Monday 30 March 2020

Freedom and democracy

What stops the young, fit and strong from stealing wealth and assets from the elderly, weak and infirm? Of course the very wealthy can afford to employ other young, fit and strong persons who will protect them just as long as their weekly wedge gives them more than killing their employer and taking their stuff. If you want to see just how this works in practice in a society devoid of law or justice, watch a few episodes of Narcos on Netflix. The drugs markets and the lawless societies in which the kingpins flourish are the true example of free markets - power, wealth, ruthlessness and inhumanity are the qualities favoured in this environment of accelerated evolution. A wholly free market would mean not only food and toilet paper but ICU beds, ventilators, vaccines and medical resources would accrue to the wealthiest or those with the biggest guns. So be careful what you wish for.

Research has shown consistently that when faced with great risk and great uncertainty, and with unknown outcomes, we humans will opt for a social safety-net model every time. We will vote for a minimum-provision-for-everyone model when none of us can be sure we will not require it ourselves. But we will also vote for the opportunity to better one's lot - whether that means keeping hens or retaining our existing store-cupboards and hoard of silver. And this model needs a functioning state that can exercise a greater power than any individuals, that can enforce law and justice and protect the weak and vulnerable. It doesn't have to be a big State, or an intrusive state, but it does have to be able to execute the collective will. Expressed through the secret ballot by universal suffrage and the right of free association.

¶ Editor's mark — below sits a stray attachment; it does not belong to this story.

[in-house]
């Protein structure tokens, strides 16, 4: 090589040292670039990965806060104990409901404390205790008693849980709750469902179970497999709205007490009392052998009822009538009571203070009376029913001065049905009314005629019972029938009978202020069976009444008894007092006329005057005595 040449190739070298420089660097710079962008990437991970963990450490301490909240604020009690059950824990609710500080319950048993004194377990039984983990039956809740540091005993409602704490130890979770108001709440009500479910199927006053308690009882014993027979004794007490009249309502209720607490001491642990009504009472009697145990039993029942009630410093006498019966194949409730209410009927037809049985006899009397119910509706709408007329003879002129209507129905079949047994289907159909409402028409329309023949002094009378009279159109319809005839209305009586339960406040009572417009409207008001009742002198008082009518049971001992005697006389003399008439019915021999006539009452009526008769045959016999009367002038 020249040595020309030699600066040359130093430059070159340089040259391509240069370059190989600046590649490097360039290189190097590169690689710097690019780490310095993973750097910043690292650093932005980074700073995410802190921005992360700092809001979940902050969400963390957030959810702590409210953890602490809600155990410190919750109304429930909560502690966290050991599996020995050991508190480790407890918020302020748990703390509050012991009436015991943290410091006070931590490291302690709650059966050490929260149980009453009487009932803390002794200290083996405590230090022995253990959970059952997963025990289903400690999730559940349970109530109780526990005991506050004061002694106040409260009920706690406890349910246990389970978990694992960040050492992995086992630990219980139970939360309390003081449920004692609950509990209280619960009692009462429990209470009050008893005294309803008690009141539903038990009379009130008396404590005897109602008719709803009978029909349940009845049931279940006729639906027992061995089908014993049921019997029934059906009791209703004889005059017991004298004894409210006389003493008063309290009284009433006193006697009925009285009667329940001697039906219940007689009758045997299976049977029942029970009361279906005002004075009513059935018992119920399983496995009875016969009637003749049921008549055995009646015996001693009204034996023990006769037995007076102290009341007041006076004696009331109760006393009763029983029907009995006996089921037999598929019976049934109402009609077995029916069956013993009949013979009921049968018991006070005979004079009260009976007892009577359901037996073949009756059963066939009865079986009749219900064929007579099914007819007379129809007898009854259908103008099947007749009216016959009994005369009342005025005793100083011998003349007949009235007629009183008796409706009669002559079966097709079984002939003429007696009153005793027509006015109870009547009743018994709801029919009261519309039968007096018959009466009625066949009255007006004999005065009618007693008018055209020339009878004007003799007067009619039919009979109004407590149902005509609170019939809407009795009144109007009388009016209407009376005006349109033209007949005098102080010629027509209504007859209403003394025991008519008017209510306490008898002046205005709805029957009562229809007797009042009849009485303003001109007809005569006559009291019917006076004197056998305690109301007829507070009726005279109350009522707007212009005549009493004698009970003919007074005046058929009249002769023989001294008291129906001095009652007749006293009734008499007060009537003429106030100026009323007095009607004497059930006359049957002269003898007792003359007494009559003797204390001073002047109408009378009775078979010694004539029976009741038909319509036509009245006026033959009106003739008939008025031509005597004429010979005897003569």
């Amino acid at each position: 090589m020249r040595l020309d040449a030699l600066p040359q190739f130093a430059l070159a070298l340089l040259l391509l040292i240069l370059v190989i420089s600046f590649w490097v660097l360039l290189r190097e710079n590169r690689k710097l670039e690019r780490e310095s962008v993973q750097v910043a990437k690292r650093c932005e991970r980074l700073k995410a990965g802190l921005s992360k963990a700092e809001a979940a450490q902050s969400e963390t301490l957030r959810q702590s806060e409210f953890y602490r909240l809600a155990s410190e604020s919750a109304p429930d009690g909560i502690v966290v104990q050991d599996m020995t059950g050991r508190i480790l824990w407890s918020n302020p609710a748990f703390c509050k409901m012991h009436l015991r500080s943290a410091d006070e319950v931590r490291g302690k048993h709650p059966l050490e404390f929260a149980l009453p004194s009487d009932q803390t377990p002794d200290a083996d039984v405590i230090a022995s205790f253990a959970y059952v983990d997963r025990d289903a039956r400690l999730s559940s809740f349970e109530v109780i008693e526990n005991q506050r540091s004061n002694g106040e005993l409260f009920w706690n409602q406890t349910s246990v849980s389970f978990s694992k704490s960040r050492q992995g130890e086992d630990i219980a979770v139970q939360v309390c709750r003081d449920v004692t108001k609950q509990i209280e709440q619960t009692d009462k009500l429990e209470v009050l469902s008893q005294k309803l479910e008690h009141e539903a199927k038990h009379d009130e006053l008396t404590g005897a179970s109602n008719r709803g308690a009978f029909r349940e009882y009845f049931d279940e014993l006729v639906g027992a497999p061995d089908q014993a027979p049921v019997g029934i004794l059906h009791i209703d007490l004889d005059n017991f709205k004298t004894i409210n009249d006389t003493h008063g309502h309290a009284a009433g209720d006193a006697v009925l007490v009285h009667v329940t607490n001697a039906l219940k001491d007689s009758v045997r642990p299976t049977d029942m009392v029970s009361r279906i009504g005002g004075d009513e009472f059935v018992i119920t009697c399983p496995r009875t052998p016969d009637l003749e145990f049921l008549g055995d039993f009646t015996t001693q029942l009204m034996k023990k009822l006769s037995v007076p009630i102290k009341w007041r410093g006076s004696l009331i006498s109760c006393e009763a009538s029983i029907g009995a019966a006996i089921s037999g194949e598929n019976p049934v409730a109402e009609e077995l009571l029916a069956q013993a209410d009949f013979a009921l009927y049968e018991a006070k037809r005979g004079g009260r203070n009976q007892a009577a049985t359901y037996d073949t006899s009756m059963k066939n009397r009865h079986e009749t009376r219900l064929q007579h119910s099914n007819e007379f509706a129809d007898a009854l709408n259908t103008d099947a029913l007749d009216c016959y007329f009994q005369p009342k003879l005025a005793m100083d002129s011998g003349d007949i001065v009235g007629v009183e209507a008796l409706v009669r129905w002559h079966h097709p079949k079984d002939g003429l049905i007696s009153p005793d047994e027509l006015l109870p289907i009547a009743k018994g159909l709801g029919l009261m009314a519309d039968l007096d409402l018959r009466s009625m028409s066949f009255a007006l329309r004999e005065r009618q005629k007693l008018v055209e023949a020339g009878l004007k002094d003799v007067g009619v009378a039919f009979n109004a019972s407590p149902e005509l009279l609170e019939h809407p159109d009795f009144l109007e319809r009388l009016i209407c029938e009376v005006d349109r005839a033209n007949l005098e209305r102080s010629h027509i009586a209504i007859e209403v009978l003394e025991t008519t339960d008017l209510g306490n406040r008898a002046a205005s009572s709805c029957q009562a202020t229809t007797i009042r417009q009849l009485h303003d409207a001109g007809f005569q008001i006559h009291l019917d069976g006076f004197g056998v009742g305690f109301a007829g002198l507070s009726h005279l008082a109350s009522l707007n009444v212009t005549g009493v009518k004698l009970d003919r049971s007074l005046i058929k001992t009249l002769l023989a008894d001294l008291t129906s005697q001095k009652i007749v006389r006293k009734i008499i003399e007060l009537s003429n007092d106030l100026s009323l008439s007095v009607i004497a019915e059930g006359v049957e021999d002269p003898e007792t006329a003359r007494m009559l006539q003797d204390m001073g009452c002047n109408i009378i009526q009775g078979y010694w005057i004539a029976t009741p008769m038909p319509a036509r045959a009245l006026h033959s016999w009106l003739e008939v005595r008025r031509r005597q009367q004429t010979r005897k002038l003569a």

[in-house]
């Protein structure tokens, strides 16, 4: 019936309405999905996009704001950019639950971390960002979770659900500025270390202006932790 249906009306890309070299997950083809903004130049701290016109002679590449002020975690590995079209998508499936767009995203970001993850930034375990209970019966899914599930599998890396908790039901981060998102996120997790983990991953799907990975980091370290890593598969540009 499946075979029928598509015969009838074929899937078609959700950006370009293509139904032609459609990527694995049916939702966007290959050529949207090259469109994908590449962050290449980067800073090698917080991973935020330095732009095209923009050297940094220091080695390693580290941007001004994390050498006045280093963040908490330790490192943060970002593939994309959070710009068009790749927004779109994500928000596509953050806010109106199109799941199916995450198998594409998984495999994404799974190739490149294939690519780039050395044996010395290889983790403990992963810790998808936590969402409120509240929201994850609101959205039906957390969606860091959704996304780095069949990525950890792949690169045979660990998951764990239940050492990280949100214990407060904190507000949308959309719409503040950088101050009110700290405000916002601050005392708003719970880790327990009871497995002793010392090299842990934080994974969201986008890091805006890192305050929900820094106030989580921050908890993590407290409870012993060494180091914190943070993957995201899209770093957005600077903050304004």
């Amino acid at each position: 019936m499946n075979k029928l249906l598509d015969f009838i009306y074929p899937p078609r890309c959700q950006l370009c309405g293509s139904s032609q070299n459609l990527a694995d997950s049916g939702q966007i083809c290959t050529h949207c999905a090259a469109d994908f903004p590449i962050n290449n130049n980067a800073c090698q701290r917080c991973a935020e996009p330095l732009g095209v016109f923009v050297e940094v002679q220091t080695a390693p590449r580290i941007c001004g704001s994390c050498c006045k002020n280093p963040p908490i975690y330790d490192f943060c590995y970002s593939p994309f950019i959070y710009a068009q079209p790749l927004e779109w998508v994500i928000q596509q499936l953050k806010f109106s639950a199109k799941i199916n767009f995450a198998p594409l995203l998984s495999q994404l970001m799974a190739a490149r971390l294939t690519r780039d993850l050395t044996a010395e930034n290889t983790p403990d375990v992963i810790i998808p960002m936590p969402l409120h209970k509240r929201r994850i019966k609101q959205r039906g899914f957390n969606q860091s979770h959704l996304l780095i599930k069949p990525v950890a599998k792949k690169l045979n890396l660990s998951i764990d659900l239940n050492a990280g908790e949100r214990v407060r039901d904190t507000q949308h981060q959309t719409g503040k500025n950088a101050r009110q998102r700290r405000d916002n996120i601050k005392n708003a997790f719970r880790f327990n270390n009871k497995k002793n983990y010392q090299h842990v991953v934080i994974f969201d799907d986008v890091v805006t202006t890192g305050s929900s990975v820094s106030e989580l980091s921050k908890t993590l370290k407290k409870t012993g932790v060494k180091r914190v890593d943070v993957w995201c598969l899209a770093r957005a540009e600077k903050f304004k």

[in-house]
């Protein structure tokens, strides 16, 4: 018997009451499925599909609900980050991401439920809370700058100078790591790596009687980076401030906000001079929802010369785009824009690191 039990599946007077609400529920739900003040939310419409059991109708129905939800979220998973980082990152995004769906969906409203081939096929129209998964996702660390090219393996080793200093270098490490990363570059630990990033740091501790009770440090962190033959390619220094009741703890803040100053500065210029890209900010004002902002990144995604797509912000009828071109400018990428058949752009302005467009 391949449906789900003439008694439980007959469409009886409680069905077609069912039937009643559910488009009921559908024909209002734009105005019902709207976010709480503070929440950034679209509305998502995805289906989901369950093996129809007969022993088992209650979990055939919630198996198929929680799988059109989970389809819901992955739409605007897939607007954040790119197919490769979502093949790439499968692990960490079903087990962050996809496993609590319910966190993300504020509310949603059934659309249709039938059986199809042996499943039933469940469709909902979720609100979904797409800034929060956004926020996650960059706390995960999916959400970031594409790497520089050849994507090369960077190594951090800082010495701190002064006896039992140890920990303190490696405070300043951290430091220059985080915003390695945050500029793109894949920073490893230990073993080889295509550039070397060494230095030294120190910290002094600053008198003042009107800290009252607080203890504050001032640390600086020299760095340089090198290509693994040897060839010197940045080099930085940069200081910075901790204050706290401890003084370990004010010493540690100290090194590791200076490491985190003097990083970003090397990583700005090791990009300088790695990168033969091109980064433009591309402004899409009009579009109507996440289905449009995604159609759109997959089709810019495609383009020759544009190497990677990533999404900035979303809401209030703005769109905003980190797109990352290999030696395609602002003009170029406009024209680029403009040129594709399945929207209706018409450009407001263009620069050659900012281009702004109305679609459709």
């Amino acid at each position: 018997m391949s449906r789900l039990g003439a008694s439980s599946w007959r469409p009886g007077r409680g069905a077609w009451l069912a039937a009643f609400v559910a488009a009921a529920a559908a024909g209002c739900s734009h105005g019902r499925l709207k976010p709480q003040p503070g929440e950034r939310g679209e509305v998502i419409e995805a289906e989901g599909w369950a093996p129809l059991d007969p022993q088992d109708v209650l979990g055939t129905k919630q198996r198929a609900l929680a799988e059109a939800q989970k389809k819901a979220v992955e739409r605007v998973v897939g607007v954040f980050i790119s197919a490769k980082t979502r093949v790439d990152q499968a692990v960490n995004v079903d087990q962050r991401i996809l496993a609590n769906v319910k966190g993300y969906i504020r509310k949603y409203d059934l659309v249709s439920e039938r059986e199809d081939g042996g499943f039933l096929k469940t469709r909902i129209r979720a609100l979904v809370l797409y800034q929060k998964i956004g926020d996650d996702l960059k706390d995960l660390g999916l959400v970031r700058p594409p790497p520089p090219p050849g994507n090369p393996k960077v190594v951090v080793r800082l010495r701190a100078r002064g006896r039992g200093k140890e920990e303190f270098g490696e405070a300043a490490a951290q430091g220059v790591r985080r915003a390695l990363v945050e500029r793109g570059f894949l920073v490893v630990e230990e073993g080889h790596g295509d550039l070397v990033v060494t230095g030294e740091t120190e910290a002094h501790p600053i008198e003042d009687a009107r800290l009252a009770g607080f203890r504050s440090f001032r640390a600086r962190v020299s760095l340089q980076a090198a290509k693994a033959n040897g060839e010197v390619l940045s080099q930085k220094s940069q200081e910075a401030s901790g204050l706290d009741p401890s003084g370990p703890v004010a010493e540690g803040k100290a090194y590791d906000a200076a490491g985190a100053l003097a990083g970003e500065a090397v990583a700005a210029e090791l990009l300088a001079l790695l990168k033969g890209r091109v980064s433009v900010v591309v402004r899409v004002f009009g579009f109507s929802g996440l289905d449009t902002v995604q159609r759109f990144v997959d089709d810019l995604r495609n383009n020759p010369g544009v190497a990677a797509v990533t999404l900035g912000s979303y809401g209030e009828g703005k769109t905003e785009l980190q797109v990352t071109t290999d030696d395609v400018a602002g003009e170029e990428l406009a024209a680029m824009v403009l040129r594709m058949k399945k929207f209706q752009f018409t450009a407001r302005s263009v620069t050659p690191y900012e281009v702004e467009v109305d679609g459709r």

Anyone here who really wants a wholly free market, take yourself off to Mexico or Colombia. Anyone here who really wants a socialist paradise, take yourself off to Venezuela. No? No takers? OK, so I guess we're just discussing where the floor should be in our social-democratic model, then, and the degree of freedom individuals can exercise under various condition of risk, threat and uncertainty.

That we're having to discuss such things for the first time in this new century is actually a good thing. That we've got the internet on which to do so makes this discussion different from the discussions we had in 1850 or 1917 or 1945. Excellent!